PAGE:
The main concepts of MDE are beginning to be identified. A model represents a particular aspect of a system under construction, under operation or under maintenance. A model is written in the language of one specific metamodel. A metamodel is an explicit specification of abstraction, based on shared agreement. A metamodel acts as a filter to extract some relevant aspects from a system and to ignore all other details. A metametamodel defines a language to write metamodels. There are several possibilities to define a metametamodel. Usually the definition is reflexive, i.e. the metametamodel is self defined.
2. The MOF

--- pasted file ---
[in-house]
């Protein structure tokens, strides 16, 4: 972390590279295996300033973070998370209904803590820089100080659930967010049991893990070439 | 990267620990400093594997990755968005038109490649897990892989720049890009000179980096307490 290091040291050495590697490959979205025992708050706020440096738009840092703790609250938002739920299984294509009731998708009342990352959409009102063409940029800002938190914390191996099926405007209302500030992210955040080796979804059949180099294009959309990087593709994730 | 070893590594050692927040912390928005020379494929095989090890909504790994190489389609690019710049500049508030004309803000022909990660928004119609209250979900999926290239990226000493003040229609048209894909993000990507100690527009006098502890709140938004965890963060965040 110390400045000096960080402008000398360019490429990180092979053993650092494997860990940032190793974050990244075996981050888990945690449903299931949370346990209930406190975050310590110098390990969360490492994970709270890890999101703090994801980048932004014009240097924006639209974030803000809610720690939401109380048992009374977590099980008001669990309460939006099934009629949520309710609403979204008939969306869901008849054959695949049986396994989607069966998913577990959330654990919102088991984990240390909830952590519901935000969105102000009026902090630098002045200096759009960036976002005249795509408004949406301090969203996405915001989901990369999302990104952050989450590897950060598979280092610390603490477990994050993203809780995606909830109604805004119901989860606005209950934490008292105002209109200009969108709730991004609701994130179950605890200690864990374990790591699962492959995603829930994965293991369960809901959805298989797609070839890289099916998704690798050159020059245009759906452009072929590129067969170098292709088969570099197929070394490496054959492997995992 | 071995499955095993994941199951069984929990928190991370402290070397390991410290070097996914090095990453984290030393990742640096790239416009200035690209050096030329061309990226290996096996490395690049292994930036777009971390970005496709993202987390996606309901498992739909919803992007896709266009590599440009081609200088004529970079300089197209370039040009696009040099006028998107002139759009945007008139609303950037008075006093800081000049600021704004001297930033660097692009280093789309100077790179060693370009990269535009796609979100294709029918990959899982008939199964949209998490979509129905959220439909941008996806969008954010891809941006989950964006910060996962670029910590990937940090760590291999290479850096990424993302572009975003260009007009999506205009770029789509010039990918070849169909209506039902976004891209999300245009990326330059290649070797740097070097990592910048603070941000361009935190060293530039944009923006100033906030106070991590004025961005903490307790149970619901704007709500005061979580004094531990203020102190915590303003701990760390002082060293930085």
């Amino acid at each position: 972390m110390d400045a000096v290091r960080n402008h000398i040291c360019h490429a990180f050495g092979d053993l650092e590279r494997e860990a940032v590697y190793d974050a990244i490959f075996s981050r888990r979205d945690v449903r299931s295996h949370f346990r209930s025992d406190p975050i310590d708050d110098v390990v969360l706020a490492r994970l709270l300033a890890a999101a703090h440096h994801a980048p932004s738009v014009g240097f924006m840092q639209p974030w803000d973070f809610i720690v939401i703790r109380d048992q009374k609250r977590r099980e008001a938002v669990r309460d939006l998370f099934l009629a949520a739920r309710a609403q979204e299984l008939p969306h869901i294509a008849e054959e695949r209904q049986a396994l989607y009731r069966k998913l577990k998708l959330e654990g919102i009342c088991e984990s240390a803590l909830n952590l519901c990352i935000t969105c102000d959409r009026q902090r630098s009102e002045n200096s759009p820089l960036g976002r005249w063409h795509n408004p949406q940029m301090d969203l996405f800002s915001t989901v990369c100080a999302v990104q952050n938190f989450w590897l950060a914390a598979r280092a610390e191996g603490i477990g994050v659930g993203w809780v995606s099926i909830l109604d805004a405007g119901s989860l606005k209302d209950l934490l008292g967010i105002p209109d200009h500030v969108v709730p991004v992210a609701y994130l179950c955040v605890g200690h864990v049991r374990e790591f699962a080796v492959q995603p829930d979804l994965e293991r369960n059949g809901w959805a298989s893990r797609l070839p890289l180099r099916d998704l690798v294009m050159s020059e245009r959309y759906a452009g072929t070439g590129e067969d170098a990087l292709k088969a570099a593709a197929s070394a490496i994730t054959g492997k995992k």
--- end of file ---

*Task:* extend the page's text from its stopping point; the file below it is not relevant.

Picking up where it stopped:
A metametamodel is based at least on three concepts (entity, association, package) and a set of primitive types. The OMG MDA postulates the use of the MOF as the unique metametamodel for all IT-related purposes (closed world hypothesis). The MOF contains all universal features, i.e. all those that are not specific to a particular domain language. Among those features we find all that is necessary to build metamodels. Maintaining a specific tool for the MOF would be costly, so the MOF is aligned on the CORE part (infrastructure) of one of its specific metamodels: UML. UML thus plays a privileged role in the MDA architecture. As a consequence, any tool intended to create UML models can easily be adapted to create MOF metamodels. A metamodel is composed of three parts: terminological, assertional and pragmatics. The terminological part corresponds to UML class diagrams. The assertional part corresponds to OCL (Object Constraint Language) assertions that may decorate the various elements of the meta-model. The pragmatics corresponds to details that could not fit into the previous parts. Example of a pragmatic item is for example how to draw some particular concepts or relations. In UML 2.0 a tentative has been made in the presentation RFP to separate the content aspects from the presentation aspects in a given metamodel. This shows the tendency to reduce the pragmatic part by integrating the corresponding aspects into separate metamodels. Usually the pragmatics elements are expressed in natural language informal descriptions. A metamodel defines a specific domain language. It may be compared to the formal grammar of a programming language. In the case of UML the need to define variants of the base language was expressed. The UML meta-model was then equipped with extension mechanisms (stereotypes, tagged values, constraints) and this allows defining specialization of the basic meta-models as so called profiles. The MOF contains features to serialize models and metamodels in order to provide a standard external representation. The XMI standard defines the way serialization is performed. This is a way to exchange models between geographical locations, humans, computers or tools. When a tool reads a XMI serialized model (a UML model for example), it needs to check the version of the metamodel used and also the version of the XMI applied scheme.